A transcriptional inhibitor of IL-12 gene activity was used to explore the effect of IL-12 on β-cell survival and gene expression. STA-5326 inhibits gene expression of IL-12 p40 and IL-12 p35. Addition of 100nM STA-5326 to PIC-treated βTC-3 cells significantly decreased PIC-induced IL-12 p40 (Fig 5A) and IL-12 p35 (Fig 5B) gene expression (25% ± 6.6 and 35% ± 5.7 respectively of PIC-induced levels; p < 0.001, p < 0.0001). βTC-3 cells treated with PICs and STA-5326 did not show a significant decrease in IL-23 p19 gene expression (Fig 5C). STA-5326 significantly decreased caspase-3 activity in βTC-3 cells treated with PICs (Fig 5D: PIC, 689.5 ± 29 RFU; PIC + 1nM STA-5326, 602.7 ± 17 RFU; PIC + 100nM STA-5326, 476.2 ± 22 RFU; p < 0.05, p < 0.001).

Fig 5. STA-5326 inhibits PIC-induced IL-12 gene expression in β-cells and improves β-cell survival.

(A) IL-12 p40, (B) IL-12 p35, and (C) IL-23 p19 gene expression in βTC-3 cells treated with PICs in the absence or presence of 100nM STA-5326. (D) Pro-caspase-3 cleavage in PIC-treated βTC-3 cells without or with 1nM or 100nM STA-5326. *** p < 0.001 relative to Ctl, # p < 0.05, ### p < 0.001, #### p < 0.0001 relative to PIC and n = 3.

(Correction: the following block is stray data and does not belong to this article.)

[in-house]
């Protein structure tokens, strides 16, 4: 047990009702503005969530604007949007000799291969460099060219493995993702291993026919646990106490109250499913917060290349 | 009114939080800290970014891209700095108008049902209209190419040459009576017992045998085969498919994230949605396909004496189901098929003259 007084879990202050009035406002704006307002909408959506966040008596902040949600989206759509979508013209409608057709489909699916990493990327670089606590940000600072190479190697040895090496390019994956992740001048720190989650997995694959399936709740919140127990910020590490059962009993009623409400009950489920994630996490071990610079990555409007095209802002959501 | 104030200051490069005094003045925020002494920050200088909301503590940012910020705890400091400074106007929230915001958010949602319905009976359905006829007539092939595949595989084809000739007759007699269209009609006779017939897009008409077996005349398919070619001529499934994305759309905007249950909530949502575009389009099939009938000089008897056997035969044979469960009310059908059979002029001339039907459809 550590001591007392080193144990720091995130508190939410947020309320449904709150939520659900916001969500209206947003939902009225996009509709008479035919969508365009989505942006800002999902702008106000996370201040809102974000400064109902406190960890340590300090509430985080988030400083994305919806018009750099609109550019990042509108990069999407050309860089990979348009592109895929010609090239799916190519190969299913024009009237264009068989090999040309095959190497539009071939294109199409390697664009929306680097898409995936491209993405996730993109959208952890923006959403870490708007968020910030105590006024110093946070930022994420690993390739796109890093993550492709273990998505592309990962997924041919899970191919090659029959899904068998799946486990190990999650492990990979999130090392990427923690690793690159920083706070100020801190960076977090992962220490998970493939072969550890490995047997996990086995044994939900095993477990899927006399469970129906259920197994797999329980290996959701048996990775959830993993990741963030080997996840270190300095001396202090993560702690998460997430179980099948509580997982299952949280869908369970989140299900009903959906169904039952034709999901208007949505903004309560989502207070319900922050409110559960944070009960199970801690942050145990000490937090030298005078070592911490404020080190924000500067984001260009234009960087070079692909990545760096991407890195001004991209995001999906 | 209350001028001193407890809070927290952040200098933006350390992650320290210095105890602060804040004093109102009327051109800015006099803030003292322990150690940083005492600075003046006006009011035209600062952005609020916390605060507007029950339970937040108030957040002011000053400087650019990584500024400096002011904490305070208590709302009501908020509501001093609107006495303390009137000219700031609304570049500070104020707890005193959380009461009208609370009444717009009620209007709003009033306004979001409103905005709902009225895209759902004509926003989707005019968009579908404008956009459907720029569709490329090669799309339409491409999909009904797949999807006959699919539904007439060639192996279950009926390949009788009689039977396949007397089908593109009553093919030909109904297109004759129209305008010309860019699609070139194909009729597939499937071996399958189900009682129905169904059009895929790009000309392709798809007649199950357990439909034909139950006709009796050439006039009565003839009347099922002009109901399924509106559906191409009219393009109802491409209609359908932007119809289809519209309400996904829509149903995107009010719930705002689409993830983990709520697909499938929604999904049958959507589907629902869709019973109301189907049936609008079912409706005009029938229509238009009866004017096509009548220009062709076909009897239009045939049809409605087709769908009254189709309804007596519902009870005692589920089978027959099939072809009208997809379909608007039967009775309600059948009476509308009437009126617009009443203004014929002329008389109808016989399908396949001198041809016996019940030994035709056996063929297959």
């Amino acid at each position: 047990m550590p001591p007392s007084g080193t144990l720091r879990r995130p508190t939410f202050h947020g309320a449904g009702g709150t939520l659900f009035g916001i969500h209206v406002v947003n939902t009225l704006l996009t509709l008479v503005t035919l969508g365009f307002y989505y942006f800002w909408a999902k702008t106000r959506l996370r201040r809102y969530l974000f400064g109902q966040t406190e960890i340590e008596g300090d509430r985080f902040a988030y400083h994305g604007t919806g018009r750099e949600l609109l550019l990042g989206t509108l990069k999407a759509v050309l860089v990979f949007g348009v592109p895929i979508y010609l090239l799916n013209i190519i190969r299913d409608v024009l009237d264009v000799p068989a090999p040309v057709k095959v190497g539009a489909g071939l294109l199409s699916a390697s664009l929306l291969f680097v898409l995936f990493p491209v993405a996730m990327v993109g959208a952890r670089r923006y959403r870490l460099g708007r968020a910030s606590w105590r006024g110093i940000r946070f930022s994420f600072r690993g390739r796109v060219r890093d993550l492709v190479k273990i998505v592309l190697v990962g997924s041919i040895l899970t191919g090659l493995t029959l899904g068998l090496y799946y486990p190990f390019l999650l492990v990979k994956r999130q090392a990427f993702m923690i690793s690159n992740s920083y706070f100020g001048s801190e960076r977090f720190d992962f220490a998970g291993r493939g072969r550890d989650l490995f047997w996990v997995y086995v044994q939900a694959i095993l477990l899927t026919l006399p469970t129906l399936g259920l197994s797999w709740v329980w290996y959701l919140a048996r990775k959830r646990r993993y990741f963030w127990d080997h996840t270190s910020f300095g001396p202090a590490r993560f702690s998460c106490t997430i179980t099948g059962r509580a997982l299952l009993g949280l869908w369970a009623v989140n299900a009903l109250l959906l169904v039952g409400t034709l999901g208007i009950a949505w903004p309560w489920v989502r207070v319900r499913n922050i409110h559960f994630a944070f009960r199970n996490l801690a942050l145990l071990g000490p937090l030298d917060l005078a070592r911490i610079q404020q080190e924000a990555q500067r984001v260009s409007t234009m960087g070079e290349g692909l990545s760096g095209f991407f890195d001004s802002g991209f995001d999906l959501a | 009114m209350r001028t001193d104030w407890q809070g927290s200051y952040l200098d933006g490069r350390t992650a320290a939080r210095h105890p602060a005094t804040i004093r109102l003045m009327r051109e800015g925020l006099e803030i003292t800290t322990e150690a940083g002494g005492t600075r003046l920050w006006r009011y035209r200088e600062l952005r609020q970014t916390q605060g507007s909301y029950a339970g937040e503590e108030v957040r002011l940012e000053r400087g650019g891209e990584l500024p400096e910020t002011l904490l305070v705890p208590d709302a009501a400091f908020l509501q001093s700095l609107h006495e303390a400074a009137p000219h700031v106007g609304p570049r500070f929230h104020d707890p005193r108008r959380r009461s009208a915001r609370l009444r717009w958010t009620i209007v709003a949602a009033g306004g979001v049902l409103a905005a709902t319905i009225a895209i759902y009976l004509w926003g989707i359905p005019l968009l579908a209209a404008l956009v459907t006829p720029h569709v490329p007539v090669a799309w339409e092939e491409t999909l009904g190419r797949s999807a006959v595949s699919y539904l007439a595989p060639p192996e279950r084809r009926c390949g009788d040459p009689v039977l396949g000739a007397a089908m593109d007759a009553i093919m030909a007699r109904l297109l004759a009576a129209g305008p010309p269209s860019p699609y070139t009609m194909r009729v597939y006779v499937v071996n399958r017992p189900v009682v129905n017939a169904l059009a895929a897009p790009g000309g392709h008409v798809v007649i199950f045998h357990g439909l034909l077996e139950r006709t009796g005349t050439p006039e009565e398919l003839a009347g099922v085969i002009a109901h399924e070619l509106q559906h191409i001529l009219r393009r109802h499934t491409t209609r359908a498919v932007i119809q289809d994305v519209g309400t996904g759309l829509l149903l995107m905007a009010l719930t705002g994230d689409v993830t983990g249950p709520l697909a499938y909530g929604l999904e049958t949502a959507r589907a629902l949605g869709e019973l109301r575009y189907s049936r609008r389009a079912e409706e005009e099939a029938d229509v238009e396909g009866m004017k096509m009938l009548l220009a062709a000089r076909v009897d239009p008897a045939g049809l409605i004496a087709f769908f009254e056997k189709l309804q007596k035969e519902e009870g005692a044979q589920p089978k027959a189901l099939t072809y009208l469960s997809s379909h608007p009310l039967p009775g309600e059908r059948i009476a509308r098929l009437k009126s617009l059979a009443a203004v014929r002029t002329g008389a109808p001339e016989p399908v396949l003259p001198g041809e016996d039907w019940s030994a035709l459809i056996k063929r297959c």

Additional candidate inhibitors of the IL-12 pathway were also tested in βTC-3 cells and mouse islets to determine the importance of this pathway in β-cell survival. Lisofylline (LSF) inhibits the activity of IL-12. LSF and an efficacious structural analog c47 were used to determine if inhibition of the IL-12 pathway confers β-cell survival. Addition of 20μM LSF prior to PIC treatment in βTC-3 cells did not change the levels of PIC-induced IL-12 p40 and p35 gene expression (Fig 6A and 6B). Caspase-3 activity was significantly increased with PIC-treatment of βTC-3 cells (455.1 ± 8.5 RFU; p < 0.01) when compared to untreated control cells (402.7 ± 12 RFU) (Fig 6C). Addition of either LSF or c47 prior to PIC-treatment significantly decreased apoptosis observed in cells (PIC + 20μM LSF 410.7 ± 9.2 RFU, PIC + 50μM c47 397.4 ± 12.4 RFU; p < 0.01, p < 0.01). Detection of cell death by fluorescence (YO-PRO-1) showed LSF and c47 significantly protecting β-cells from PIC-induced cell death (p < 0.01). Representative images and quantitation are shown in Fig 6D and 6E respectively.